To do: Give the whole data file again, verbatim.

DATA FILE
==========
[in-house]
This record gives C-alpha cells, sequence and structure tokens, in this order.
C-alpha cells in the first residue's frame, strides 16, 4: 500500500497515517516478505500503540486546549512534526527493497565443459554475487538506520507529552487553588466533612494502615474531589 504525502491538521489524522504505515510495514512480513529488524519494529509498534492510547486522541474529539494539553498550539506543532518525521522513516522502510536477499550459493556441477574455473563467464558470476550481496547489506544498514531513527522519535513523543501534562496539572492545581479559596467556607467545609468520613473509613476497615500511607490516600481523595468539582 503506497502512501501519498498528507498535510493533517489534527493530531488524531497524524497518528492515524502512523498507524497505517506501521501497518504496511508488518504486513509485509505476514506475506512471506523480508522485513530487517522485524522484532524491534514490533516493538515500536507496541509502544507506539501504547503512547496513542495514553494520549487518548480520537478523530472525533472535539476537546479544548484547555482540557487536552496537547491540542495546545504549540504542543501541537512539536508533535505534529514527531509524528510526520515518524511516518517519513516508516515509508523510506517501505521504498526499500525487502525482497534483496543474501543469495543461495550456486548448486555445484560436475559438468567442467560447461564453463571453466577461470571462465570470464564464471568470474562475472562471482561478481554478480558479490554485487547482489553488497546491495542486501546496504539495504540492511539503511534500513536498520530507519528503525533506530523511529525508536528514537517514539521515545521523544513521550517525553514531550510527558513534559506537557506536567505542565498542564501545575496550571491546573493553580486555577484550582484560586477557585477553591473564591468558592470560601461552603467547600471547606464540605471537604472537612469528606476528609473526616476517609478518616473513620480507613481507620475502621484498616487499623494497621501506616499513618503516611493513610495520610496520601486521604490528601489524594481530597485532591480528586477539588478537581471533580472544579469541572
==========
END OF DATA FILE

[in-house]
This record gives C-alpha cells, sequence and structure tokens, in this order.
C-alpha cells in the first residue's frame, strides 16, 4: 500500500497515517516478505500503540486546549512534526527493497565443459554475487538506520507529552487553588466533612494502615474531589 504525502491538521489524522504505515510495514512480513529488524519494529509498534492510547486522541474529539494539553498550539506543532518525521522513516522502510536477499550459493556441477574455473563467464558470476550481496547489506544498514531513527522519535513523543501534562496539572492545581479559596467556607467545609468520613473509613476497615500511607490516600481523595468539582 503506497502512501501519498498528507498535510493533517489534527493530531488524531497524524497518528492515524502512523498507524497505517506501521501497518504496511508488518504486513509485509505476514506475506512471506523480508522485513530487517522485524522484532524491534514490533516493538515500536507496541509502544507506539501504547503512547496513542495514553494520549487518548480520537478523530472525533472535539476537546479544548484547555482540557487536552496537547491540542495546545504549540504542543501541537512539536508533535505534529514527531509524528510526520515518524511516518517519513516508516515509508523510506517501505521504498526499500525487502525482497534483496543474501543469495543461495550456486548448486555445484560436475559438468567442467560447461564453463571453466577461470571462465570470464564464471568470474562475472562471482561478481554478480558479490554485487547482489553488497546491495542486501546496504539495504540492511539503511534500513536498520530507519528503525533506530523511529525508536528514537517514539521515545521523544513521550517525553514531550510527558513534559506537557506536567505542565498542564501545575496550571491546573493553580486555577484550582484560586477557585477553591473564591468558592470560601461552603467547600471547606464540605471537604472537612469528606476528609473526616476517609478518616473513620480507613481507620475502621484498616487499623494497621501506616499513618503516611493513610495520610496520601486521604490528601489524594481530597485532591480528586477539588478537581471533580472544579469541572